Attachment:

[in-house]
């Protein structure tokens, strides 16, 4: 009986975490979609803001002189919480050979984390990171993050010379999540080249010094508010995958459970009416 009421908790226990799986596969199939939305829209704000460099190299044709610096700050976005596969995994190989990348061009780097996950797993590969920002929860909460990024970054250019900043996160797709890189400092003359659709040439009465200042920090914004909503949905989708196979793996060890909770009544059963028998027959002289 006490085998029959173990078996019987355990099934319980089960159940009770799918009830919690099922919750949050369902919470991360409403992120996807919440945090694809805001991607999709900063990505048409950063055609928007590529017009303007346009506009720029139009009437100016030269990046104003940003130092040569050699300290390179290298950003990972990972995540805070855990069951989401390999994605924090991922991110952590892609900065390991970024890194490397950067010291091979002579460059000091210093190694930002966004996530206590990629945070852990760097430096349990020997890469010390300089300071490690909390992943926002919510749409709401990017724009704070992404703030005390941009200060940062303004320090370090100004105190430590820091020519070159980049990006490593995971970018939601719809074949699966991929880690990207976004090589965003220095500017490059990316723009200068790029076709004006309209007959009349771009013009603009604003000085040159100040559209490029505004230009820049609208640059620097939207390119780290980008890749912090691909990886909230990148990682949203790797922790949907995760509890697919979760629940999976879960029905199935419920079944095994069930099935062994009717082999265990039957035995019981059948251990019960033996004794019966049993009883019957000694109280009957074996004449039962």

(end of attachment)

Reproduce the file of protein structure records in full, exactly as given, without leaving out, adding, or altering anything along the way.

[in-house]
């Protein structure tokens, strides 16, 4: 009986975490979609803001002189919480050979984390990171993050010379999540080249010094508010995958459970009416 009421908790226990799986596969199939939305829209704000460099190299044709610096700050976005596969995994190989990348061009780097996950797993590969920002929860909460990024970054250019900043996160797709890189400092003359659709040439009465200042920090914004909503949905989708196979793996060890909770009544059963028998027959002289 006490085998029959173990078996019987355990099934319980089960159940009770799918009830919690099922919750949050369902919470991360409403992120996807919440945090694809805001991607999709900063990505048409950063055609928007590529017009303007346009506009720029139009009437100016030269990046104003940003130092040569050699300290390179290298950003990972990972995540805070855990069951989401390999994605924090991922991110952590892609900065390991970024890194490397950067010291091979002579460059000091210093190694930002966004996530206590990629945070852990760097430096349990020997890469010390300089300071490690909390992943926002919510749409709401990017724009704070992404703030005390941009200060940062303004320090370090100004105190430590820091020519070159980049990006490593995971970018939601719809074949699966991929880690990207976004090589965003220095500017490059990316723009200068790029076709004006309209007959009349771009013009603009604003000085040159100040559209490029505004230009820049609208640059620097939207390119780290980008890749912090691909990886909230990148990682949203790797922790949907995760509890697919979760629940999976879960029905199935419920079944095994069930099935062994009717082999265990039957035995019981059948251990019960033996004794019966049993009883019957000694109280009957074996004449039962």